It was a fine evening for a stroll, Indian summer, still some sun and a note of warmth in the air. The factories had shut down until Monday morning, the constant hums and drones and bangs of the machinery all silenced. The chimneystacks rose like a forest, stretching off to the horizon, the dirt leaving its mark on every surface around Leeds.

Annabelle took his arm as they walked. He’d put on his best suit, the fine dove-grey worsted she’d had Moses Cohen tailor for him seven years before. It was still smart, but growing uncomfortably tight around the waist.

‘It’s going to be fine, isn’t it?’ she asked.

‘Of course it is.’ He glanced over at her. ‘It’s not like you to be so nervous. You usually dive right in.’

‘This is something new, that’s all,’ she replied after a moment. ‘And if I fail, well, it’ll be obvious, won’t it? I’d be letting everyone down who’s helping.’ She nodded at the hall, just visible behind the church, its low outline stark against the gasometers. ‘All of them who turn up tonight. If anyone does.’

‘You’ll do well.’ He kissed her cheek and grinned. ‘Trust me, I’m a policeman.’

‘I thought you lot were only good for telling the time.’

The words had hardly left her mouth when he heard the low roar. It grew louder, then a deep, violent explosion ripped out of the ground. A column of smoke plumed up from the hall, throwing wood and roof tiles and bricks high into the air.

‘Christ.’ They stared for a second, not knowing what to say. He didn’t have the words for this. ‘Stay here,’ he told her, then changed his mind. ‘No. Go home.’

Before he’d finished speaking, Tom Harper was running towards the blast.

Want to read more? Click here for more information about THE TIN GOD and previous titles in the Tom Harper series.








May UK and September US Editor’s Pick: THE LAST NIGHT OUT by Catherine O’Connell

Our Editor’s Pick for May UK/September US is Catherine O’Connell’s compelling psychological thriller, THE LAST NIGHT OUT, chosen by Kate Lyall Grant, Publisher.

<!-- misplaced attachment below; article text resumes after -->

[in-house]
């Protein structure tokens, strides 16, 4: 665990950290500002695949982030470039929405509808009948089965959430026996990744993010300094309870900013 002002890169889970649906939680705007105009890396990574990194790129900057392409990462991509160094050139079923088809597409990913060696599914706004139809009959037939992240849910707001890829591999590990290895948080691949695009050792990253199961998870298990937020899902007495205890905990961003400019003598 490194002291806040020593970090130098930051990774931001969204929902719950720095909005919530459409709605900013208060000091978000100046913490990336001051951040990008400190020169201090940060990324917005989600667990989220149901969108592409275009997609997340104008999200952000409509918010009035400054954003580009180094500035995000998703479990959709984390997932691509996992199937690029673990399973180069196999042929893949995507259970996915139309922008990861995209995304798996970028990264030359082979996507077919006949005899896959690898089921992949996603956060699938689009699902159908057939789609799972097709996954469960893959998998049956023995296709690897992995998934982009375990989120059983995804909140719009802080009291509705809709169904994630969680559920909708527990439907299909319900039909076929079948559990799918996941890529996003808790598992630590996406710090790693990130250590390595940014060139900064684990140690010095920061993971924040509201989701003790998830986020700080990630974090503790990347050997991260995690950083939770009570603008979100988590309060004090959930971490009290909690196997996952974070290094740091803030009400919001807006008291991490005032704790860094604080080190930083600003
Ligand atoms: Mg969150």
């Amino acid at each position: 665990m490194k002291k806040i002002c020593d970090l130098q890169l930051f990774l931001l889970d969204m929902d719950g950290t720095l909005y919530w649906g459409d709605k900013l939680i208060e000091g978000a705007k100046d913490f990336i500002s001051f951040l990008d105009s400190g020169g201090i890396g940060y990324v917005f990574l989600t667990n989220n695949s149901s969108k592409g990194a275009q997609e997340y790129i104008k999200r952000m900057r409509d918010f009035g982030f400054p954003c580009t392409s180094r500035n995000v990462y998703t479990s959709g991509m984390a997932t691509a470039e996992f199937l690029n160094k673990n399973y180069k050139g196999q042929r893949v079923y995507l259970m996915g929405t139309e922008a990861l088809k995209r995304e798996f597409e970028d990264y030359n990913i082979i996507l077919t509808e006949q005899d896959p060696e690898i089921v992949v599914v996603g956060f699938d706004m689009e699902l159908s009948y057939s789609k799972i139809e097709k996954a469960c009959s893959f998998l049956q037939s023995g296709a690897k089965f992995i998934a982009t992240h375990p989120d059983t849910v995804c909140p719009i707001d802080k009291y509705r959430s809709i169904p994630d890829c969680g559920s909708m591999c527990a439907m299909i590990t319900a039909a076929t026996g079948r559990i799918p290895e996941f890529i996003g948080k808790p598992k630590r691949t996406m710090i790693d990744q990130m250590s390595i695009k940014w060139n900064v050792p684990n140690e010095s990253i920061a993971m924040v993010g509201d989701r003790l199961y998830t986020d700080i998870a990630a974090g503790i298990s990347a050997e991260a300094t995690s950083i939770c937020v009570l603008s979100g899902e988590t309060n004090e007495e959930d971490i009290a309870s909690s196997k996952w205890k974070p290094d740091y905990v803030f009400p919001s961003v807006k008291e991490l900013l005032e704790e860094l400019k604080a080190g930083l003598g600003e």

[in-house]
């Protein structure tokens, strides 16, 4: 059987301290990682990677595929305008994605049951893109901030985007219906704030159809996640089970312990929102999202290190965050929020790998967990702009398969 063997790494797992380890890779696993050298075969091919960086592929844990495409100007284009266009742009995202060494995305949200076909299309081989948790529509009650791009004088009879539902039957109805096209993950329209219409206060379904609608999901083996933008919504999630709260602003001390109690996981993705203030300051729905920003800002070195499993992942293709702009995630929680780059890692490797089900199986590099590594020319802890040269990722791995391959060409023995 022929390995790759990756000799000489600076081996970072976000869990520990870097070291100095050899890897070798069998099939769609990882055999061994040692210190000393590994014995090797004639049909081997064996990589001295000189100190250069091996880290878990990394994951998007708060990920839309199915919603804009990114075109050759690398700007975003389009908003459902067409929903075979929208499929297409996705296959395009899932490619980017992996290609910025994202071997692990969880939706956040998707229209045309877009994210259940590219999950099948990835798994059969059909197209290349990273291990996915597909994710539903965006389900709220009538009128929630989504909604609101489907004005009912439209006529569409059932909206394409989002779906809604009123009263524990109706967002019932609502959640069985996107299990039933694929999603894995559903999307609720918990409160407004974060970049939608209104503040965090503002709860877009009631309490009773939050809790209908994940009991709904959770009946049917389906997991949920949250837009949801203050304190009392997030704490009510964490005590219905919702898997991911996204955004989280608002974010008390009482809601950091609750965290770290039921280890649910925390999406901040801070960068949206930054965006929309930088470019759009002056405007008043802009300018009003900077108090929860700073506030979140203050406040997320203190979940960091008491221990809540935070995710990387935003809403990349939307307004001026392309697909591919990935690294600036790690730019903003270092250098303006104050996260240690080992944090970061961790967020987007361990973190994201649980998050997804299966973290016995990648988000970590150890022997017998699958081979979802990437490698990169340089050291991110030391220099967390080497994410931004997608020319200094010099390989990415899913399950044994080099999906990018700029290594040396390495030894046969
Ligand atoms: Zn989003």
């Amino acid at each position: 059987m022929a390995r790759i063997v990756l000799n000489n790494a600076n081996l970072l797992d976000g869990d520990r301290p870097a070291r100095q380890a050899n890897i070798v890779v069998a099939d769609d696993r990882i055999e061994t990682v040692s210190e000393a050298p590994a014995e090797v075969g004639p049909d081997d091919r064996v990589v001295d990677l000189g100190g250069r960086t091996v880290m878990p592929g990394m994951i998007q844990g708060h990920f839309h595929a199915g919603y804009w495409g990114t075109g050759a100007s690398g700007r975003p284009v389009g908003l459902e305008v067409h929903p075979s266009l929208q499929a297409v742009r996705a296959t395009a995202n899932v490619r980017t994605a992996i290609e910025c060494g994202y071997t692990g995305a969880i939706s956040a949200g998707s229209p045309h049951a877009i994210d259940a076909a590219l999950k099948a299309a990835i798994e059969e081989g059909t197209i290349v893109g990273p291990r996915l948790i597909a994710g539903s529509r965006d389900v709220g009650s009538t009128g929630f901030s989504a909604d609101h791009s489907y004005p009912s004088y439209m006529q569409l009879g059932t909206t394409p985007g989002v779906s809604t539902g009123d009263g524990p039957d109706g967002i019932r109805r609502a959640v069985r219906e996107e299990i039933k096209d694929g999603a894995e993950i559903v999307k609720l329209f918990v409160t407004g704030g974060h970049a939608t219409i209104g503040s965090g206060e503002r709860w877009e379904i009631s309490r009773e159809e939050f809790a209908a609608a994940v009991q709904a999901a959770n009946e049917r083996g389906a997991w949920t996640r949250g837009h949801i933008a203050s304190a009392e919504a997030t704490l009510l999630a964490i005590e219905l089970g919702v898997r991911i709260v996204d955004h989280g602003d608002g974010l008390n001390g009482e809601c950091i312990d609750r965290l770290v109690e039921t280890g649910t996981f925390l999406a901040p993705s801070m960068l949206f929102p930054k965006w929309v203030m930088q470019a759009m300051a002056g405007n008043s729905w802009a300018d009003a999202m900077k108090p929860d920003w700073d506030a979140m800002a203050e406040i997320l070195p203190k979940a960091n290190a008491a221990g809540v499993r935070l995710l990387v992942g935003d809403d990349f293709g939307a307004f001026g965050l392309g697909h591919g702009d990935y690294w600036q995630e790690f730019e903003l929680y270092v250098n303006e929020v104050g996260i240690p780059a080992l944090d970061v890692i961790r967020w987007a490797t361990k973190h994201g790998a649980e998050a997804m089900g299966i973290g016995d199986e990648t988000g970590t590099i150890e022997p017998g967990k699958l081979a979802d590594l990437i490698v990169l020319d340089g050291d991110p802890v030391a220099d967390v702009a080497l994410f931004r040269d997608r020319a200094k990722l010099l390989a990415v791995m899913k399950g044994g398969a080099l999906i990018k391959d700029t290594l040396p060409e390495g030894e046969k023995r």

After drinking too much at her bachelorette party, Maggie Trueheart wakes up to find a stranger in her bed. To make matters worse, a phone call brings the devastating news that her dear friend, Angie Lupino, was murdered some time after they parted ways the night before.

Kelly Delaney, who left the party early, is the first of Maggie’s friends to face questions from Chicago Homicide Detective, Ron O’Reilly. After taking a closer look at the other women who attended the party, O’Reilly comes to the conclusion that some or all of them are lying.

As the clock ticks down on the wedding day and more shocking secrets are revealed, the murderer zeros in on another one of the girls. Can the killer be stopped before there is another victim?

Fast-paced and suspenseful, involving a cast of intriguing and convincing characters, all of them with fascinating back stories, THE LAST NIGHT OUT, with its many unexpected twists and turns, kept me racing through the pages, desperate to uncover the various secrets that Maggie, Kelly, Suzanne, Carol Anne and Natasha are concealing. This gripping page-turner combines the suspense of Ruth Ware’s In a Dark, Dark Wood with the appealing, complicated characters of Marian Keyes, but with a unique perspective that is Catherine O’Connell’s own. I loved it!